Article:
Tips For Private Landlords To Successfully Gather Rent Arrears
Tenants can fall behind on their rent for all manner of reasons, but it’s important to not let the problem get out of hand. We’ve put together our top tips for any private landlords that are having trouble ensuring their domestic tenants pay their rent on time.
1. Obtain information from your tenant up front
Gathering background information from your tenant from the offset is essential when it comes to taking on new tenants as it can really aid recovery efforts should any issues arise. Landlords should gather information such as employment, previous addresses going back 3 years as well as the tenant’s bank account information. These will all make it easier should recovery or legal action prove necessary.
It is also worthwhile at this stage to take up references from previous lettings to ensure the applicant has been a reliable tenant in the past.
2. Set a reasonable deposit level
Setting a fair but substantial deposit level will help to attract tenants from a sound financial background and will also allow you to recoup any costs should any arrears occur.
All private landlords and letting agents taking tenancy deposits in Scotland are required to safeguard them with a Government approved tenancy deposit protection scheme. These are available through either
Safe Deposits Scotland
Letting Protection Service Scotland
My Deposits Scotland.
They will hold the deposit during the tenancy to keep it safe and make sure it’s available to be returned to the tenant at the end of the tenancy, if they've met the terms of their tenancy agreement.
They also offer impartial adjudication service if a landlord and tenant can’t agree on who the deposit should be repaid to at the end of the tenancy. This means they’ll ask the landlord and tenant for further information so an impartial adjudicator can decide what repayment is fair.
Using a tenancy deposit scheme doesn’t incur any additional costs to either landlord or tenant and they ensure that:
- All tenancy deposits are securely held and protected
- All disputes about the return of the deposit are resolved quickly and fairly
3. Keep a record of payments
Keep a record of when rent payments are due and when these are paid by your tenants.
When payments are received send a receipt to your tenants each month when their rent payment in received. The receipt should detail when the payment was made, the time period it covers, the amount paid and any amount outstanding.
Being able to provide clear statements of accounts, which detail all transactions that have taken place on a specific tenant’s account, is very useful as it helps resolve any disputes raised at an early stage.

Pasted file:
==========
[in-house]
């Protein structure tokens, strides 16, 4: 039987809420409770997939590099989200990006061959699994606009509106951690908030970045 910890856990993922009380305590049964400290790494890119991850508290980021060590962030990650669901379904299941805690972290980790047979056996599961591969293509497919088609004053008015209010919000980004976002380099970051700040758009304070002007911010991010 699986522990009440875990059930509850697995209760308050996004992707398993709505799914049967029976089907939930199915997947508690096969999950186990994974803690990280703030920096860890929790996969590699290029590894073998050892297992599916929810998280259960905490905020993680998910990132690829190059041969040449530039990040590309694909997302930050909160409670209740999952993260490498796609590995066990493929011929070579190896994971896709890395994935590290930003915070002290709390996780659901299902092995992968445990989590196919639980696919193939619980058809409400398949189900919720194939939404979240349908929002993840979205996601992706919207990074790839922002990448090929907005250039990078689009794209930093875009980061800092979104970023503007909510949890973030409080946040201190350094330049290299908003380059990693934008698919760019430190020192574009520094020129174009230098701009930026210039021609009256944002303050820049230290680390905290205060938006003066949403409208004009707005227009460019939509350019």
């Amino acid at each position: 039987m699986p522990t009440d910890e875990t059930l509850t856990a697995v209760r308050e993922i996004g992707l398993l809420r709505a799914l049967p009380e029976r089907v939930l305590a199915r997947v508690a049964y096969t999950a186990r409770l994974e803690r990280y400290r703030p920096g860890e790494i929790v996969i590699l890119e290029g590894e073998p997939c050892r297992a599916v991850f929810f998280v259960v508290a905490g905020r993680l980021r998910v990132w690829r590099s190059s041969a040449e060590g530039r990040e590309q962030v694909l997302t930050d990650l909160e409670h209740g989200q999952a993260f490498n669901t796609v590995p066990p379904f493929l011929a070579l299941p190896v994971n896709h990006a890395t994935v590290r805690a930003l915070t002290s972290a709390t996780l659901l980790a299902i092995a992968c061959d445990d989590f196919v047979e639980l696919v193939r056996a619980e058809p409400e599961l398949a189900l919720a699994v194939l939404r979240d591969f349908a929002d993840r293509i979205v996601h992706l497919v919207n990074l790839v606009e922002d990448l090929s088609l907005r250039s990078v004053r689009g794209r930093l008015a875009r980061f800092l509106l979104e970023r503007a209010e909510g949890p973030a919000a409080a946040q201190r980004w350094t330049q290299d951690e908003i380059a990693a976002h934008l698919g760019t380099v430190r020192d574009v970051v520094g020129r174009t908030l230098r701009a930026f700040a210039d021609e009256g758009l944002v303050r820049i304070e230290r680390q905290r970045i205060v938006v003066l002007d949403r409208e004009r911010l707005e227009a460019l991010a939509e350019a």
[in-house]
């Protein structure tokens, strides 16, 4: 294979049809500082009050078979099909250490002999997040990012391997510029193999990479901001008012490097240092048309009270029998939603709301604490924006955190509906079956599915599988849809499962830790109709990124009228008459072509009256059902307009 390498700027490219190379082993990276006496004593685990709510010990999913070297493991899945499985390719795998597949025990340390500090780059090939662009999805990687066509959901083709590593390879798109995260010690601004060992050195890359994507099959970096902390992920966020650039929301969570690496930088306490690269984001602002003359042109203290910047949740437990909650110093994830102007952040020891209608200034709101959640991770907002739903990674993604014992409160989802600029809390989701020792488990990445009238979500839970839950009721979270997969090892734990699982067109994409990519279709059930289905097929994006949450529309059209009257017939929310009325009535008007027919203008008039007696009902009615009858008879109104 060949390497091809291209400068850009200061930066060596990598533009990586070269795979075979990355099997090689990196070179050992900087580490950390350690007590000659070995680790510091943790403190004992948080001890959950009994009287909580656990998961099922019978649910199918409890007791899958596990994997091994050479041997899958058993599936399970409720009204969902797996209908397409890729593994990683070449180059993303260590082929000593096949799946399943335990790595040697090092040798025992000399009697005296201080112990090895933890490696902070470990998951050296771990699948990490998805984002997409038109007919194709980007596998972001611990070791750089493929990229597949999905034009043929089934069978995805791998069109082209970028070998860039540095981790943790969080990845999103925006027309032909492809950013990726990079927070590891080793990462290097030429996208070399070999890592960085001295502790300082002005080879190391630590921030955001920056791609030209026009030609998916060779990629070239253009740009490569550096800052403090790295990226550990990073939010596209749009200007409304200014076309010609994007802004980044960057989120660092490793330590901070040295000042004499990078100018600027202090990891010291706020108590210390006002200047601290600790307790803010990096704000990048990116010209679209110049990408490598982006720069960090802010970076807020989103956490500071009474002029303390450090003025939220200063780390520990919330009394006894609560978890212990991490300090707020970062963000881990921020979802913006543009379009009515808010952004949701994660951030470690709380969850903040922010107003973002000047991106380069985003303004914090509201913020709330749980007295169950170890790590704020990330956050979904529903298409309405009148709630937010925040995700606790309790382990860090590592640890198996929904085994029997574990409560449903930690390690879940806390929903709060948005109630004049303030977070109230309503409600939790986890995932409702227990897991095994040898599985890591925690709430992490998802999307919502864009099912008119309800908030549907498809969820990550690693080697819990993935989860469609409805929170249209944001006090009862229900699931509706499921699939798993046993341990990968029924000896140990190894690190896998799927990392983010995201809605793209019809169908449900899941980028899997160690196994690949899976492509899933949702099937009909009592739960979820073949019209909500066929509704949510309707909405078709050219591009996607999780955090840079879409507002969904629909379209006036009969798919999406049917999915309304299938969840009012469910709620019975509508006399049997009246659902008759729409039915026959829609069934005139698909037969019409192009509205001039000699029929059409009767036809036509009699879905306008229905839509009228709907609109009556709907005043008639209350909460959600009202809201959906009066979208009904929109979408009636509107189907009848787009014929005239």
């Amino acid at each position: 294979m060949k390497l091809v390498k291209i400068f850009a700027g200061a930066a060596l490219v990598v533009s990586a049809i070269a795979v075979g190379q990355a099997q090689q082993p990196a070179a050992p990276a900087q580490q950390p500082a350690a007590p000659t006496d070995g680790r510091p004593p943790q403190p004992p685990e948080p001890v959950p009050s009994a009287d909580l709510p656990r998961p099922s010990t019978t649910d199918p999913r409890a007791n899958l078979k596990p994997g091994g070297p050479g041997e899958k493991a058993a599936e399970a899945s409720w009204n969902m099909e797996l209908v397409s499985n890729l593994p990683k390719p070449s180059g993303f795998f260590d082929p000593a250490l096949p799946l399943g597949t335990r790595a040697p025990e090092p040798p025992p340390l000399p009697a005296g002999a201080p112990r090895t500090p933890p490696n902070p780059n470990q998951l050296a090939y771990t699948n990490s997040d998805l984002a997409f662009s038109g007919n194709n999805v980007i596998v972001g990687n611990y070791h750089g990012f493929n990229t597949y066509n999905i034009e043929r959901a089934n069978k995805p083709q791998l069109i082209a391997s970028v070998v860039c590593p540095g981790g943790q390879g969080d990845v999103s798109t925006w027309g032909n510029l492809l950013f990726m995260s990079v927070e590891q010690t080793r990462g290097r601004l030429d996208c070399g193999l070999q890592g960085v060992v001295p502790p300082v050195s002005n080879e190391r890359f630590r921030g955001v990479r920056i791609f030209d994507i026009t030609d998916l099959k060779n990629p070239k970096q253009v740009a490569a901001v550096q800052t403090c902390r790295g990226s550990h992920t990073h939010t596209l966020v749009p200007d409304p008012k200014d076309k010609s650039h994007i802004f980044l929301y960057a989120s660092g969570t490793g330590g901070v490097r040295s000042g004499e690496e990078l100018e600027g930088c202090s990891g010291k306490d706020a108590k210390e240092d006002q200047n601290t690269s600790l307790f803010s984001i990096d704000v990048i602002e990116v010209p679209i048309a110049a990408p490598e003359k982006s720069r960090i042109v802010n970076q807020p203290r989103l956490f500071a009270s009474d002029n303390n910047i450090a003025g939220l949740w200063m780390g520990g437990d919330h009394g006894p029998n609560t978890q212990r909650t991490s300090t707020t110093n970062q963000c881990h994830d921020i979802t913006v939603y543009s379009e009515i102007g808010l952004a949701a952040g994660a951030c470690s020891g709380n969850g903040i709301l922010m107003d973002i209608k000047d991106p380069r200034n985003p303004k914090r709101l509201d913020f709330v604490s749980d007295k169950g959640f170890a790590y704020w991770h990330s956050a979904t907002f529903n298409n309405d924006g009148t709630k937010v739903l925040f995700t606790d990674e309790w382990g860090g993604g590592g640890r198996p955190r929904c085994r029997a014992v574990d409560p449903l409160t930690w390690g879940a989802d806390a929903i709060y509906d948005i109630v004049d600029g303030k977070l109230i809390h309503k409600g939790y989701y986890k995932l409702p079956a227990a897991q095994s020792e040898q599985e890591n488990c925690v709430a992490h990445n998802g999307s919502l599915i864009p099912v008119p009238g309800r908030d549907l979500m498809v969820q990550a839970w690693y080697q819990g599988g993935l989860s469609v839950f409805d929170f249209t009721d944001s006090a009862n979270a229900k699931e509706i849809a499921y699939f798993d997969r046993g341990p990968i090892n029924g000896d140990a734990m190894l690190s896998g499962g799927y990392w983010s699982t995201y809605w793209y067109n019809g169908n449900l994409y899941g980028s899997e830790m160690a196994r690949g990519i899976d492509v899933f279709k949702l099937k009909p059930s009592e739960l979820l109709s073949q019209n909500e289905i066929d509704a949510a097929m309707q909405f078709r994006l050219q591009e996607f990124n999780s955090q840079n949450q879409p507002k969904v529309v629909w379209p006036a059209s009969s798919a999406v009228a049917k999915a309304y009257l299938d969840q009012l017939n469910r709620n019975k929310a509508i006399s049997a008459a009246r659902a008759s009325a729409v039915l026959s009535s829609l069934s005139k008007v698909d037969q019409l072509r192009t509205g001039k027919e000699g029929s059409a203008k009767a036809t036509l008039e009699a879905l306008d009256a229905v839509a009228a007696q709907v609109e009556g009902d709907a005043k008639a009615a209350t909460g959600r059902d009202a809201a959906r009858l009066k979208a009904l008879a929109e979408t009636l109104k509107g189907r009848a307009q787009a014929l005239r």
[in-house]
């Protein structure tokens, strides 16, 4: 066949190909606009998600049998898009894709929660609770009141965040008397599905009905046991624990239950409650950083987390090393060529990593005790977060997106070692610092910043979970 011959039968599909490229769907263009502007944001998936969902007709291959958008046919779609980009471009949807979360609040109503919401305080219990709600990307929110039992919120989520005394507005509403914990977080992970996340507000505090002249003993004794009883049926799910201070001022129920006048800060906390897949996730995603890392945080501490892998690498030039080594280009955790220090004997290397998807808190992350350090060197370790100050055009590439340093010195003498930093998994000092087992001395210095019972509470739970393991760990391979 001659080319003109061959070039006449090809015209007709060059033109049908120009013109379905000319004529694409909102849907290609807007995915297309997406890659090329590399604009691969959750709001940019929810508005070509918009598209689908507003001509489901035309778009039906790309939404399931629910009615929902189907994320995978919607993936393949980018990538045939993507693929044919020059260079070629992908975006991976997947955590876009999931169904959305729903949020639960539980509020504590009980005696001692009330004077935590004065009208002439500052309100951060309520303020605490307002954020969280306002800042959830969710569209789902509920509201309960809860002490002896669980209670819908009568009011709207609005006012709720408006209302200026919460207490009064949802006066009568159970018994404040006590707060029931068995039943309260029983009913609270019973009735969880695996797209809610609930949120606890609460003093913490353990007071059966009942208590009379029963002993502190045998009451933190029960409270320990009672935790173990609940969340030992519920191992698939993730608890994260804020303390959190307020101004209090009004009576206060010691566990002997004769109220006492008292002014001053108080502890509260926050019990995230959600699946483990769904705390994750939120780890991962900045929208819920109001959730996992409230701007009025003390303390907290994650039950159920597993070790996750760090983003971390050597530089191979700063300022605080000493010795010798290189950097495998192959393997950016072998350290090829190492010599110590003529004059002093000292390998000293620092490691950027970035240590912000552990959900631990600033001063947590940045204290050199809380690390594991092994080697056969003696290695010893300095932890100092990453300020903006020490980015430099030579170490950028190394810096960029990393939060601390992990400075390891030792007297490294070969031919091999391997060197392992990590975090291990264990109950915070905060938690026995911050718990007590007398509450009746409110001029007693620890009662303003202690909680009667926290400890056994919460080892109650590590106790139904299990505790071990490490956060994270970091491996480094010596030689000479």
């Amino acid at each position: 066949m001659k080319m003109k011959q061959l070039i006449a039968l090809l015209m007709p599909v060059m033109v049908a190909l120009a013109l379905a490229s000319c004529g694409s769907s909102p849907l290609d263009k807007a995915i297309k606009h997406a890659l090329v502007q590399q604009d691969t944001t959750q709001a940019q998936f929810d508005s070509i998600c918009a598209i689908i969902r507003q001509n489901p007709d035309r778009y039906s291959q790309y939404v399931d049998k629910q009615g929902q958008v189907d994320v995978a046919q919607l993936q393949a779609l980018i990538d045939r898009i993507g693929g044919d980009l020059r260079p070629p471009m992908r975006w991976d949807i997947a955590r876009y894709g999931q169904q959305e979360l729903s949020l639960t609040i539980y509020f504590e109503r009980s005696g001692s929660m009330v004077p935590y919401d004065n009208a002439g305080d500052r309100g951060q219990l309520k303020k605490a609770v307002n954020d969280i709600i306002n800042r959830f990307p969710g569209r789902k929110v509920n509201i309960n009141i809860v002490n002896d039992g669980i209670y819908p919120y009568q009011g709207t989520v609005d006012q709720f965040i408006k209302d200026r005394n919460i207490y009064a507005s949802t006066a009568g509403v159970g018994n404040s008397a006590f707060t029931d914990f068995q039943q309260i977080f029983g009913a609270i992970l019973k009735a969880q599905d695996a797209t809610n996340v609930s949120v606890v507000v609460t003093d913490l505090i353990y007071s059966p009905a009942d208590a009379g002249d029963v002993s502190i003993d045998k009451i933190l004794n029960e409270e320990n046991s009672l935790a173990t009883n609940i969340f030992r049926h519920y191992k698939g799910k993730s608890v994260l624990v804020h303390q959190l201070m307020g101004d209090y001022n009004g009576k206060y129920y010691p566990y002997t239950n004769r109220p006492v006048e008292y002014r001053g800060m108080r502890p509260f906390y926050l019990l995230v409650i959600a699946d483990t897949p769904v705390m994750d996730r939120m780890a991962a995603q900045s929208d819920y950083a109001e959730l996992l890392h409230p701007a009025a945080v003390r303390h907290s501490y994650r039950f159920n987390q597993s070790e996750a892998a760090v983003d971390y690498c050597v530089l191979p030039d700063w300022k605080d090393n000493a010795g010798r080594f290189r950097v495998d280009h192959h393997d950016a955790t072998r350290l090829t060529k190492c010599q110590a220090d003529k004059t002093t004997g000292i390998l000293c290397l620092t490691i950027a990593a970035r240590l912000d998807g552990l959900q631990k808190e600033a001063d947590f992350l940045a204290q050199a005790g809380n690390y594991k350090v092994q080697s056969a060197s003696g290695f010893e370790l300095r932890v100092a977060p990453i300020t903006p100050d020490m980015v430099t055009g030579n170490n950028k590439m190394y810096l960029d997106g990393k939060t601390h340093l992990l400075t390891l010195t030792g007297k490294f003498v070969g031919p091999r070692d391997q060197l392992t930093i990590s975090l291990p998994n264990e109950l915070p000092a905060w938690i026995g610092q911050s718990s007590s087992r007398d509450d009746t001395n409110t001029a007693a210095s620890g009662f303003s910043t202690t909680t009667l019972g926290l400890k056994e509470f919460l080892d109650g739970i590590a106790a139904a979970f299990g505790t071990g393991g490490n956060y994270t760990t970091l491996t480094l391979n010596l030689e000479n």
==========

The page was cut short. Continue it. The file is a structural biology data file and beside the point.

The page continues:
4. Write to the tenant
If a rent instalment becomes overdue and isn’t paid after several days start by calling your tenants to ask why the payment hasn’t been settled. If you can’t reach them by phone or you feel your requests aren’t being taken on board, send them a formal written demand using a recorded delivery postal service so you have proof that they have received the letter.
The letter should request that the outstanding balance should be paid immediately and should ask the tenant to ensure that all future payments are paid on time to avoid falling in to arrears again. You should explain that any unpaid arrears could result in court action being taken against the tenant and state that they will receive a Notice to Leave if the arrears remain unpaid.
5. Send a letter to the guarantor
If the arrears are still outstanding 14 days after they are due and your tenant has provided a guarantor, send the guarantor a letter advising them that the tenants haven’t paid the rent in line with the tenancy agreement.
6. Serve a Notice to Leave
If after 21 days the arrears remain unpaid, send a third letter to confirm your intention to take legal action if the unpaid rent is still outstanding. You should also send another letter to the guarantor to inform them that the rent still hasn’t been received.
If after a month the rent is not paid and another month is now due, it is time to consider ending the tenancy. To do so, you must give your tenant a Notice to Leave with supporting evidence which shows the tenant why this is happening. The document should tell them which of the eviction grounds applies and how long they have to move out of the property. When a tenant has fallen behind in payments it means they have breached a term of the tenancy agreement. In these cases 28 days’ notice is required.
The Notice should be delivered in one of these ways:
- By handing it to the tenant
- By sending it them by recorded delivery post at the address of the Let Property (you must add two extra days to the notice period when using this method)
- By emailing it to them at their current email address, if they have agreed this is their preferred method of contact (you must add two extra days to notice period when using this method)
7. Apply to the First-tier Tribunal for an eviction order
If you give your tenant a Notice to Leave and they don’t move out as soon as their notice period ends, you can apply to the First-tier Tribunal for an eviction order. You must do so within six months of the date you gave your tenant in the Notice to Leave. The local authority must also be made aware of your intention to apply.
When applying you must provide the First-tier Tribunal with a copy of the Notice to Leave, stating which grounds for eviction you are using along with the supporting evidence for this.
The Tribunal will then consider your case and decide whether the eviction ground exists. In cases where a tenant is in arrears it is classed as a mandatory eviction ground. In these cases where the Tribunal is satisfied that the ground exists, they must grant you an eviction order. Once this has been granted contact our experienced team here at AMA who will guide you through the eviction process.